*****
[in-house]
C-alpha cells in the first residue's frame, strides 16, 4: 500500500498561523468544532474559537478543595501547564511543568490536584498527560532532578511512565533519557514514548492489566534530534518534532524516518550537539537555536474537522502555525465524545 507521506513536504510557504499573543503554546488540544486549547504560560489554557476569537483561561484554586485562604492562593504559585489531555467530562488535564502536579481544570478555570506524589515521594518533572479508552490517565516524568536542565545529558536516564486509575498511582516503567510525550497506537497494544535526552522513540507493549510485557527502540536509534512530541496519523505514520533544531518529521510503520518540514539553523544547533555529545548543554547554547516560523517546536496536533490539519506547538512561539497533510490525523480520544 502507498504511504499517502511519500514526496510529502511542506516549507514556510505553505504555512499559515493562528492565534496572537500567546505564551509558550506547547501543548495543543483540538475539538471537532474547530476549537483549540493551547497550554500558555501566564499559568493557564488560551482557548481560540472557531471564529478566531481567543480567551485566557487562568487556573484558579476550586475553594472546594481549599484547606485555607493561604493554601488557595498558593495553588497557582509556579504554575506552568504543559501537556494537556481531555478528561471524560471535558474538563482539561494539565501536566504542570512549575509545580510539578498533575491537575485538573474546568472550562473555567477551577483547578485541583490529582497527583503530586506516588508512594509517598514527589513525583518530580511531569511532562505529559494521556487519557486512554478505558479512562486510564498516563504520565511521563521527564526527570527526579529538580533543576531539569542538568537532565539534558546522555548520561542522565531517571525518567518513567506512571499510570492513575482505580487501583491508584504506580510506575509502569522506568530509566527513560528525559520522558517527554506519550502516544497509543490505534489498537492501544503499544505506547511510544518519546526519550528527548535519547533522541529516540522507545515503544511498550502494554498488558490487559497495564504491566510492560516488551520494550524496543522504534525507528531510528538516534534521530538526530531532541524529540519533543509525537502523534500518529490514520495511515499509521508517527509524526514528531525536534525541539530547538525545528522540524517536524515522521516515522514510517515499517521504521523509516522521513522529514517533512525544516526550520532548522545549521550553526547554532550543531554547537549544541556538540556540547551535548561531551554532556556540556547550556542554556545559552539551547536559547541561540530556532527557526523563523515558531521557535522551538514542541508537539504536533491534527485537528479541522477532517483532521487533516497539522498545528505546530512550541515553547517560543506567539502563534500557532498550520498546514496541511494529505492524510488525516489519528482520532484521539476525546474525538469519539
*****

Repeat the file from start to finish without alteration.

[in-house]
C-alpha cells in the first residue's frame, strides 16, 4: 500500500498561523468544532474559537478543595501547564511543568490536584498527560532532578511512565533519557514514548492489566534530534518534532524516518550537539537555536474537522502555525465524545 507521506513536504510557504499573543503554546488540544486549547504560560489554557476569537483561561484554586485562604492562593504559585489531555467530562488535564502536579481544570478555570506524589515521594518533572479508552490517565516524568536542565545529558536516564486509575498511582516503567510525550497506537497494544535526552522513540507493549510485557527502540536509534512530541496519523505514520533544531518529521510503520518540514539553523544547533555529545548543554547554547516560523517546536496536533490539519506547538512561539497533510490525523480520544 502507498504511504499517502511519500514526496510529502511542506516549507514556510505553505504555512499559515493562528492565534496572537500567546505564551509558550506547547501543548495543543483540538475539538471537532474547530476549537483549540493551547497550554500558555501566564499559568493557564488560551482557548481560540472557531471564529478566531481567543480567551485566557487562568487556573484558579476550586475553594472546594481549599484547606485555607493561604493554601488557595498558593495553588497557582509556579504554575506552568504543559501537556494537556481531555478528561471524560471535558474538563482539561494539565501536566504542570512549575509545580510539578498533575491537575485538573474546568472550562473555567477551577483547578485541583490529582497527583503530586506516588508512594509517598514527589513525583518530580511531569511532562505529559494521556487519557486512554478505558479512562486510564498516563504520565511521563521527564526527570527526579529538580533543576531539569542538568537532565539534558546522555548520561542522565531517571525518567518513567506512571499510570492513575482505580487501583491508584504506580510506575509502569522506568530509566527513560528525559520522558517527554506519550502516544497509543490505534489498537492501544503499544505506547511510544518519546526519550528527548535519547533522541529516540522507545515503544511498550502494554498488558490487559497495564504491566510492560516488551520494550524496543522504534525507528531510528538516534534521530538526530531532541524529540519533543509525537502523534500518529490514520495511515499509521508517527509524526514528531525536534525541539530547538525545528522540524517536524515522521516515522514510517515499517521504521523509516522521513522529514517533512525544516526550520532548522545549521550553526547554532550543531554547537549544541556538540556540547551535548561531551554532556556540556547550556542554556545559552539551547536559547541561540530556532527557526523563523515558531521557535522551538514542541508537539504536533491534527485537528479541522477532517483532521487533516497539522498545528505546530512550541515553547517560543506567539502563534500557532498550520498546514496541511494529505492524510488525516489519528482520532484521539476525546474525538469519539